If the Army were to award the Purple Heart to the shooting victims, it would be in effect declaring that Hasan was in fact a terrorist. And that would give any defense counsel a day out of law school grounds to move for setting aside any conviction on the basis of undue command influence. The Army and other services make damn sure of the integrity of the court martial process in not allowing commanders to push for a conviction of a soldier unless the court is fully convinced of guilt, regardless of the convening authority’s feelings on the matter.  So the Army isn’t going to give defense an easy option like this.

In addition to the issue of undue command influence, any award of the Purple Heart would almost certainly raise jurisdictional issues. Defense would argue that since the PH  is only awarded to persons injured or killed in combat, then Hasan by rights must be an enemy combatant, and the Army court martial has no jurisdiction to try him. Years and years could be spent trying the case up. Do we want federal courts deciding whether Hasan should be tried by Army court martial or by the military commissions in place at Gitmo for other enemy combatants? Since shipping him to Gitmo would prove to be a practical impossibility politically, where else to try him? Federal court? As I say, the process would take years.

And if defense was really outrageous, the could really make some twisted claims.  If the shooting victims were awarded Purple Hearts for combat, what about Hasan.  Major Hasan was alongside them, and wounded too. Would he not also qualify for the Purple Heart? After all, he was on active duty, and wounded too. Why not also award a Combat Action Badge?

The victims and their families aren’t doing themselves any favors suing the Army, either. Whatever goodwill existed at Big Army went away with the first filing. Big Army wants to take care of its people, but it must take care of Big Army, first. That’s the bureaucratic imperative.

A little bit of bragging

I waffled on whether to post this or not, but XBrad said, “Hurry up already!”

There is a huge amount of research being performed on the International Space Station, and the ISS Science website has been sharing some of the success stories. One is the electrically conductive coating used on the SpaceX Dragon capsule, so this was published when the resupply ship was released and splashed down 225 miles west of Baja California a couple of days ago. That article links to this video (warning: autoplay).

I can’t listen to it, because I think I sound weird. I am grateful that the video crew did not include the footage of me laughing as one of my co-workers walked like an Egyptian and made faces at me through the lab window.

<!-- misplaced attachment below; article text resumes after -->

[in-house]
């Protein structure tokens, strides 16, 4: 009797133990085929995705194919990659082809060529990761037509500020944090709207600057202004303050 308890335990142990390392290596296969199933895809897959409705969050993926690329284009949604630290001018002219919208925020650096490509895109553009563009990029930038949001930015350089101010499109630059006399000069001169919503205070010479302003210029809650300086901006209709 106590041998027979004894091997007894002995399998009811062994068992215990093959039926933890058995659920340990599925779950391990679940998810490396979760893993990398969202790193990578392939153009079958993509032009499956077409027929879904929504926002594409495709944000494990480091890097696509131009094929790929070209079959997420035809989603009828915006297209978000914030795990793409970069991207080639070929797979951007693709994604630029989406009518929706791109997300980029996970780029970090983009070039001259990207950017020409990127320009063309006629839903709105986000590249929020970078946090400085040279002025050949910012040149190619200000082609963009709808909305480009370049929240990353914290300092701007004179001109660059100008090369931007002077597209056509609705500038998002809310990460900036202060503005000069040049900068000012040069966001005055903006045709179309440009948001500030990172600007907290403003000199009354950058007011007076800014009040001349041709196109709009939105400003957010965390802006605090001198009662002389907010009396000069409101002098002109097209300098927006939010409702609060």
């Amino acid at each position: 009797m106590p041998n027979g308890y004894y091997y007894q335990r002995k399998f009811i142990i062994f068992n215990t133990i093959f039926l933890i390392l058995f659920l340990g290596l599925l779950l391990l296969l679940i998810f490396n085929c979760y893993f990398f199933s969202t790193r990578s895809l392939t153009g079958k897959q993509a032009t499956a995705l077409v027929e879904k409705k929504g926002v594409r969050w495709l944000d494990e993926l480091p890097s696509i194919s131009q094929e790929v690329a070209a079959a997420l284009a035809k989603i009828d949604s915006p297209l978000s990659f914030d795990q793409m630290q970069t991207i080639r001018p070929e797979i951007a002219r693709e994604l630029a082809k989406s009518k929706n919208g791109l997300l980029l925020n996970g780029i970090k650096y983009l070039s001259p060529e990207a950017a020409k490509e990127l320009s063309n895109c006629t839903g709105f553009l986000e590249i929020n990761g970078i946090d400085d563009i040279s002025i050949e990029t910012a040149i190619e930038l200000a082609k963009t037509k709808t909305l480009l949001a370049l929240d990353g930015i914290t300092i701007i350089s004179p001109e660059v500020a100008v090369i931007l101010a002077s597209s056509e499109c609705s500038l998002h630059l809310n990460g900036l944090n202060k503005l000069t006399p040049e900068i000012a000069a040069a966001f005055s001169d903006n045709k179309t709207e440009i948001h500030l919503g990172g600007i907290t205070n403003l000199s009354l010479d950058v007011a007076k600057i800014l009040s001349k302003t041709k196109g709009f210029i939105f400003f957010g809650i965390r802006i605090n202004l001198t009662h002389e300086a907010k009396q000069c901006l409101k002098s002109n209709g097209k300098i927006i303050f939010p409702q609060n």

A little inside baseball

So, I’m stealing this from a forum I belong to:

52 Lima who’s stationed in fort Gordon GA, ” all grunts are stupid dumbasses that couldn’t score over a 35 on the ASVAB, and are good for nothing but cannon fodder, that don’t make up the backbone of the army, we’re better off without them. “


A little translation. As far as I can tell, 52L isn’t even a current MOS, so I think someone is just yanking some chains.

The ASVAB, Armed Forces Vocational Aptitude Battery, is a battery of tests designed to show, well, aptitude in several areas, in order to judge the likelihood that an enlistee will be successful in training in whatever specialty they enlist for. There are about half a dozen different scores such as General Technical and whatnot. And then there’s the score that counts when you enlist. The “overall” score is from 1 to 99, roughly indicating the percentile one falls into in terms of IQ across the population. It’s a cross between native intelligence and education. The minimum score for enlistment in the Army is 32.

There’s long been a perception that the combat arms, Infantry, Armor, Artillery, Combat Engineer, etc, are jam packed with enlistees who scored in the lower tranches of the ASVAB. A common insult of a not so bright fellow soldier is to call him a CAT IV, for the lowest tranche of the ASVAB.

But here’s the thing. Yes, combat arms, and the Infantry, take their fair share of folks who are not towering intellects. But oddly, there are a ton of people who are incredibly bright, scoring far, far above average, in the 90 percentile and above, who chose the Infantry.

Think about it. A lot of very bright young men go through high school and just aren’t challenged. They live comfortable suburban lives, hear the tales of their elders, play sports maybe, and cruise through high school with little or no effort.  But the summons of the trumpet is strong. They know they’re smart, but do they know if they are men? What more traditional test of manhood is there than war?

Anecdotal evidence (and yes, I know the plural of anecdote is not “data”), when I was a recruiter, applicants with scores from 32-50 that enlisted tended to end up either in Field Artillery, Motor Transport, or other related support fields. Applicants with scores from 50-80 tended to end up in technical fields. With only one exception* can I recall an applicant with a score over 80 not joining the combat arms. He enlisted  as a Blackhawk mechanic, became a crew chief, and enjoyed the heck out of it.

As my Bradley crossed the berm into Iraq at the opening of Desert Storm, the topic of conversation amongst the grunts in back was… Shakespeare.

*Women excepted, of course. The field of choice for very high scoring women was either Military Police, or the medical field technical specialties.